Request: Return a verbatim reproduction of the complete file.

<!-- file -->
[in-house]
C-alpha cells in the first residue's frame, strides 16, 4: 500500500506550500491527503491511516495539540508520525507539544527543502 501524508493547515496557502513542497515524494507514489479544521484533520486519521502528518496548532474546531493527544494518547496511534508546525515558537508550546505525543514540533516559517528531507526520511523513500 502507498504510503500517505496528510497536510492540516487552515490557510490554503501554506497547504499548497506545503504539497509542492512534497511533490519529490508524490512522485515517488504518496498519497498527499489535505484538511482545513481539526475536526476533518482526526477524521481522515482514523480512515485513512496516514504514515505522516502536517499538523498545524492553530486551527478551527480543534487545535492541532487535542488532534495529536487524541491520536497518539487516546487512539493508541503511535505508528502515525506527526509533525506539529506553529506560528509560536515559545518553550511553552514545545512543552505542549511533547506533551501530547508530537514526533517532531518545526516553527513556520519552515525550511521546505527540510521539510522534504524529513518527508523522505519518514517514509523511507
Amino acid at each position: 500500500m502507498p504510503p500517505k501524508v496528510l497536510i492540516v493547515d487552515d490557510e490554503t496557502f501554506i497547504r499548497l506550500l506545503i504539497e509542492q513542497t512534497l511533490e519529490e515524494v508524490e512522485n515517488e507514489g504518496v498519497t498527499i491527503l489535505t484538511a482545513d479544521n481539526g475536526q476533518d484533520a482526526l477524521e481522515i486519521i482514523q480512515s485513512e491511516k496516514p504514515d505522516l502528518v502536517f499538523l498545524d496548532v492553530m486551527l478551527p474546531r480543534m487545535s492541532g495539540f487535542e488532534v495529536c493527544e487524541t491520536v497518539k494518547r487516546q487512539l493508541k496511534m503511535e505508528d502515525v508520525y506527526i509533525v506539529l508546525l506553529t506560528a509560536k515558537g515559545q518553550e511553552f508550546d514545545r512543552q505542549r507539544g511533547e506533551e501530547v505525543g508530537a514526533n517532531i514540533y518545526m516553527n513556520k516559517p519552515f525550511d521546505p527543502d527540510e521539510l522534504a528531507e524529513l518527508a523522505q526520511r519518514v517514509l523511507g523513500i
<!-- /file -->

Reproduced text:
[in-house]
C-alpha cells in the first residue's frame, strides 16, 4: 500500500506550500491527503491511516495539540508520525507539544527543502 501524508493547515496557502513542497515524494507514489479544521484533520486519521502528518496548532474546531493527544494518547496511534508546525515558537508550546505525543514540533516559517528531507526520511523513500 502507498504510503500517505496528510497536510492540516487552515490557510490554503501554506497547504499548497506545503504539497509542492512534497511533490519529490508524490512522485515517488504518496498519497498527499489535505484538511482545513481539526475536526476533518482526526477524521481522515482514523480512515485513512496516514504514515505522516502536517499538523498545524492553530486551527478551527480543534487545535492541532487535542488532534495529536487524541491520536497518539487516546487512539493508541503511535505508528502515525506527526509533525506539529506553529506560528509560536515559545518553550511553552514545545512543552505542549511533547506533551501530547508530537514526533517532531518545526516553527513556520519552515525550511521546505527540510521539510522534504524529513518527508523522505519518514517514509523511507
Amino acid at each position: 500500500m502507498p504510503p500517505k501524508v496528510l497536510i492540516v493547515d487552515d490557510e490554503t496557502f501554506i497547504r499548497l506550500l506545503i504539497e509542492q513542497t512534497l511533490e519529490e515524494v508524490e512522485n515517488e507514489g504518496v498519497t498527499i491527503l489535505t484538511a482545513d479544521n481539526g475536526q476533518d484533520a482526526l477524521e481522515i486519521i482514523q480512515s485513512e491511516k496516514p504514515d505522516l502528518v502536517f499538523l498545524d496548532v492553530m486551527l478551527p474546531r480543534m487545535s492541532g495539540f487535542e488532534v495529536c493527544e487524541t491520536v497518539k494518547r487516546q487512539l493508541k496511534m503511535e505508528d502515525v508520525y506527526i509533525v506539529l508546525l506553529t506560528a509560536k515558537g515559545q518553550e511553552f508550546d514545545r512543552q505542549r507539544g511533547e506533551e501530547v505525543g508530537a514526533n517532531i514540533y518545526m516553527n513556520k516559517p519552515f525550511d521546505p527543502d527540510e521539510l522534504a528531507e524529513l518527508a523522505q526520511r519518514v517514509l523511507g523513500i